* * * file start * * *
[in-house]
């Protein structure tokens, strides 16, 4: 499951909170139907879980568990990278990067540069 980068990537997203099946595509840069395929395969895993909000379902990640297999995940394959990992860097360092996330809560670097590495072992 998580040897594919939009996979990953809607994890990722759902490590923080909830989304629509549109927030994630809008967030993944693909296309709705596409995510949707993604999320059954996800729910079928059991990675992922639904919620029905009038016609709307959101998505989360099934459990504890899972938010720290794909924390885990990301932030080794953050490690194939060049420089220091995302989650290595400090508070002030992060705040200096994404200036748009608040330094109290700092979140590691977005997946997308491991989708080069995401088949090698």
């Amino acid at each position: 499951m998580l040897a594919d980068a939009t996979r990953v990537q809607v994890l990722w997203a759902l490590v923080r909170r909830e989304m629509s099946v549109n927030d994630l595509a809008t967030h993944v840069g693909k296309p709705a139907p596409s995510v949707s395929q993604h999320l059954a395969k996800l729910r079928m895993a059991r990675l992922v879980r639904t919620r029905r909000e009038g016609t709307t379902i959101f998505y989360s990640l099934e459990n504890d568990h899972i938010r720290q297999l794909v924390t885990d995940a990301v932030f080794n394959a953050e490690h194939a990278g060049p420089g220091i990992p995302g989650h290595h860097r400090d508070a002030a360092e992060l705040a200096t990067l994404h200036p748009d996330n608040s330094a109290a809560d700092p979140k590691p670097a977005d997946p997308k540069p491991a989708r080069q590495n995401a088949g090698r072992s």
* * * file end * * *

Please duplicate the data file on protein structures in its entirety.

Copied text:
[in-house]
């Protein structure tokens, strides 16, 4: 499951909170139907879980568990990278990067540069 980068990537997203099946595509840069395929395969895993909000379902990640297999995940394959990992860097360092996330809560670097590495072992 998580040897594919939009996979990953809607994890990722759902490590923080909830989304629509549109927030994630809008967030993944693909296309709705596409995510949707993604999320059954996800729910079928059991990675992922639904919620029905009038016609709307959101998505989360099934459990504890899972938010720290794909924390885990990301932030080794953050490690194939060049420089220091995302989650290595400090508070002030992060705040200096994404200036748009608040330094109290700092979140590691977005997946997308491991989708080069995401088949090698």
């Amino acid at each position: 499951m998580l040897a594919d980068a939009t996979r990953v990537q809607v994890l990722w997203a759902l490590v923080r909170r909830e989304m629509s099946v549109n927030d994630l595509a809008t967030h993944v840069g693909k296309p709705a139907p596409s995510v949707s395929q993604h999320l059954a395969k996800l729910r079928m895993a059991r990675l992922v879980r639904t919620r029905r909000e009038g016609t709307t379902i959101f998505y989360s990640l099934e459990n504890d568990h899972i938010r720290q297999l794909v924390t885990d995940a990301v932030f080794n394959a953050e490690h194939a990278g060049p420089g220091i990992p995302g989650h290595h860097r400090d508070a002030a360092e992060l705040a200096t990067l994404h200036p748009d996330n608040s330094a109290a809560d700092p979140k590691p670097a977005d997946p997308k540069p491991a989708r080069q590495n995401a088949g090698r072992s």